Coronavirus vaccine mandates imposed by employers seem to be working so far, suggesting that most vaccine holdouts would rather get the shot than lose their job, Axios’ Caitlin Owens writes.
Why it matters: Every vaccine helps in our fight against the coronavirus, although the U.S. still has a long way to go.
Driving the news: States with vaccine mandates for health care workers that have taken effect, like California and New York, have seen a large uptick in vaccinations.
These, of course, are blue states and have higher vaccination rates to begin with. But some health systems in red states, like Texas, have seen similar results when their mandates took effect.
High-profile mandates outside of the health care sector have also been successful. For instance, United Airlines achieved nearly 100% vaccination among its employees, and Tyson Foods announced that more than 90% of its workers are now vaccinated.
The Biden administration announced that it will require all employers with 100 or more employees to ensure their workers are vaccinated or tested weekly, but this hasn’t yet been implemented.
Yes, but: Hospitals and long-term care facilities are already stretched so thin that it won’t take a mass exodus for them to feel the effects of layoffs.
In New York, Gov. Kathy Hochul signed an executive order last week to help provide relief to health systems struggling with staff shortages.
The Biden administration announced nursing home workers will soon be required to be vaccinated, which could be a much tougher lift. Only about two-thirds of nursing home staff are vaccinated.
What they’re saying: “As we get down to the harder core unvaccinated who are more resistant, what we are seeing is that reality is a more powerful tool to change behavior than information and messaging,” said Drew Altman, president and CEO of KFF.
It may feel like eons ago, but try to recall summer 2020: While there were coronavirus surges in some parts of the country, national case rates were low. In some areas, the virus almost faded away entirely. But of course, the respite didn’t last. Cases began rising again in the fall of 2020, peaking at an average of more than 250,000 per day in January 2021.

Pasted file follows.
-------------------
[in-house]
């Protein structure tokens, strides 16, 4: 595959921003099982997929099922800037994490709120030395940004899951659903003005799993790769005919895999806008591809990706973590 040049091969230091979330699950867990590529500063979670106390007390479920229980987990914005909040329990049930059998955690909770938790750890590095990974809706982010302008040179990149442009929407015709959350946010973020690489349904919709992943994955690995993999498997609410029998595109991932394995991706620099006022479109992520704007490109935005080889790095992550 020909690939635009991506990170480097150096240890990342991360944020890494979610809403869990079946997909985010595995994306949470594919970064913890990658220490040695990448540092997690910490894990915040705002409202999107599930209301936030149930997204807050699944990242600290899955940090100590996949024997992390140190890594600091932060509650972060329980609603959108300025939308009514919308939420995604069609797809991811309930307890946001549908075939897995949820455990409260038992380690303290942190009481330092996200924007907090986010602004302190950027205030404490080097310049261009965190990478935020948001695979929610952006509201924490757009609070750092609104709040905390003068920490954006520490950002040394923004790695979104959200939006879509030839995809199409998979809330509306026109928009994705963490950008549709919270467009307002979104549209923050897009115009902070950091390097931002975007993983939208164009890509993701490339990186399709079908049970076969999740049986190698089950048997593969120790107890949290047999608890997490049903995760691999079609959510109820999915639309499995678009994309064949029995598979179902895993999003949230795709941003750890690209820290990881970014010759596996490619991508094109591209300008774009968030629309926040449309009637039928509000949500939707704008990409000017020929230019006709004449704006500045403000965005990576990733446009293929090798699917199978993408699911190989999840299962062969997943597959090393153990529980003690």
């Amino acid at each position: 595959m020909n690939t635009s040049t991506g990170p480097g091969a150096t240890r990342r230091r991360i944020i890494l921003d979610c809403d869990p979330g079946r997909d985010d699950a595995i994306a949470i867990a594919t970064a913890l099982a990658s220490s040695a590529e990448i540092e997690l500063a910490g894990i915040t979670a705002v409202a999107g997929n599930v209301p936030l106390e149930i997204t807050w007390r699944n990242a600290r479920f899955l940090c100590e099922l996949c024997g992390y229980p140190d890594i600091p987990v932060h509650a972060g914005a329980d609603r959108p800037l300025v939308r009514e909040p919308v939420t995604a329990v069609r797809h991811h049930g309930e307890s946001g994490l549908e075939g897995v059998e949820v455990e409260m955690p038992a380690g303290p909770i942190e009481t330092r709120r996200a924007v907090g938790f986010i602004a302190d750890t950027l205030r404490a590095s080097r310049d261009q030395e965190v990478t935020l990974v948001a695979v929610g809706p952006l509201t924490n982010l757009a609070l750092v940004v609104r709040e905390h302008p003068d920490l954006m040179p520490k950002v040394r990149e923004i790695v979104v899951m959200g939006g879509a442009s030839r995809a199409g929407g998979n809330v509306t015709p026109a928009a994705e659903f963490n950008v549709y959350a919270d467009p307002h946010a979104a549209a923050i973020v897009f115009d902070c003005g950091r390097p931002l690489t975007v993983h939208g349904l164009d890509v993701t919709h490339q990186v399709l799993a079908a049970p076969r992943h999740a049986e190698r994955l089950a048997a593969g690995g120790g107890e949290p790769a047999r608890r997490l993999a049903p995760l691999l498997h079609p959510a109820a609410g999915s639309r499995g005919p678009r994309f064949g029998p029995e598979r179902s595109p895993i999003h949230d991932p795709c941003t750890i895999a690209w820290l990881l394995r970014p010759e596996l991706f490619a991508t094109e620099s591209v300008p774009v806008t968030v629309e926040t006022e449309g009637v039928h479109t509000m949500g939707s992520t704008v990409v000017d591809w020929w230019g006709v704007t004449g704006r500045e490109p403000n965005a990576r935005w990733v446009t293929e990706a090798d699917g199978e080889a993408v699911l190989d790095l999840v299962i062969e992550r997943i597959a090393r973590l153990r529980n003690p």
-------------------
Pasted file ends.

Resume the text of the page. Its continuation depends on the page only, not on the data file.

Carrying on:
The U.S. may be in for something even worse this year, my colleague Chris Wilson warns.
After a heartbreakingly bad summer, the virus’ spread appears to be ebbing, Chris writes. As of today, the U.S. is reporting about 145,000 diagnoses per day—too high for comfort, but at least a modest downward trend from over 160,000 daily cases at the end of August. In many hotspot states, diagnoses are significantly lower than they were a month or two ago.
But kids are now returning to school, cooler weather will force social gatherings indoors and holiday travel season will soon be upon us. With the highly contagious Delta variant now the dominant strain and millions of Americans still unvaccinated, we may be heading for a repeat of last year.
Of course, the situation isn’t exactly the same. More than half the population (and counting) is fully vaccinated, and many other people have at least some level of natural immunity after surviving an infection. That will certainly help keep cases down, but it may not be enough. As Chris points out, seven U.S. states set new daily case records this summer, even with vaccines widely available. As long as there are millions of unvaccinated people in the U.S., the virus will find a way to spread—particularly when it’s as contagious as the Delta variant.
So what can you do? At the risk of sounding like a broken record, the advice is the same as ever: get vaccinated if you haven’t, get your kids vaccinated if they’re old enough, wear masks if you gather with people indoors and stay home if you feel unwell.